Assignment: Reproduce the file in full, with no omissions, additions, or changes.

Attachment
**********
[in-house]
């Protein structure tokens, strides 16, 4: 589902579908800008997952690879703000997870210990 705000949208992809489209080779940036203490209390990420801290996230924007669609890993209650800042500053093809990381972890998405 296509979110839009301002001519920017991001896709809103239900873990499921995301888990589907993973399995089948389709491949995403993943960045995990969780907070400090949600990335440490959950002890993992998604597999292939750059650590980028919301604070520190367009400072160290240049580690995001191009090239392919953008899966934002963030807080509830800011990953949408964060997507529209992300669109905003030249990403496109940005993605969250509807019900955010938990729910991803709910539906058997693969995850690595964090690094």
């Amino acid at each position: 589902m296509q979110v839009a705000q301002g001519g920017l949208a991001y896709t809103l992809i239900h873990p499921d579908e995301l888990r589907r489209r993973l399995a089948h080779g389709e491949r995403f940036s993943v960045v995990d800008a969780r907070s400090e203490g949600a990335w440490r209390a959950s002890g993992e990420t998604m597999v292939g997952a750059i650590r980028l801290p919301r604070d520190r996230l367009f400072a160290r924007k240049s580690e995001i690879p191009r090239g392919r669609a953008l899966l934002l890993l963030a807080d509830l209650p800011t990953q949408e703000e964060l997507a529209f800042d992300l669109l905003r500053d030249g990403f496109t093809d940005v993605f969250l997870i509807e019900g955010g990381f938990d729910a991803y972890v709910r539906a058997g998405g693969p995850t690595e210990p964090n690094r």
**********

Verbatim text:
[in-house]
């Protein structure tokens, strides 16, 4: 589902579908800008997952690879703000997870210990 705000949208992809489209080779940036203490209390990420801290996230924007669609890993209650800042500053093809990381972890998405 296509979110839009301002001519920017991001896709809103239900873990499921995301888990589907993973399995089948389709491949995403993943960045995990969780907070400090949600990335440490959950002890993992998604597999292939750059650590980028919301604070520190367009400072160290240049580690995001191009090239392919953008899966934002963030807080509830800011990953949408964060997507529209992300669109905003030249990403496109940005993605969250509807019900955010938990729910991803709910539906058997693969995850690595964090690094």
């Amino acid at each position: 589902m296509q979110v839009a705000q301002g001519g920017l949208a991001y896709t809103l992809i239900h873990p499921d579908e995301l888990r589907r489209r993973l399995a089948h080779g389709e491949r995403f940036s993943v960045v995990d800008a969780r907070s400090e203490g949600a990335w440490r209390a959950s002890g993992e990420t998604m597999v292939g997952a750059i650590r980028l801290p919301r604070d520190r996230l367009f400072a160290r924007k240049s580690e995001i690879p191009r090239g392919r669609a953008l899966l934002l890993l963030a807080d509830l209650p800011t990953q949408e703000e964060l997507a529209f800042d992300l669109l905003r500053d030249g990403f496109t093809d940005v993605f969250l997870i509807e019900g955010g990381f938990d729910a991803y972890v709910r539906a058997g998405g693969p995850t690595e210990p964090n690094r």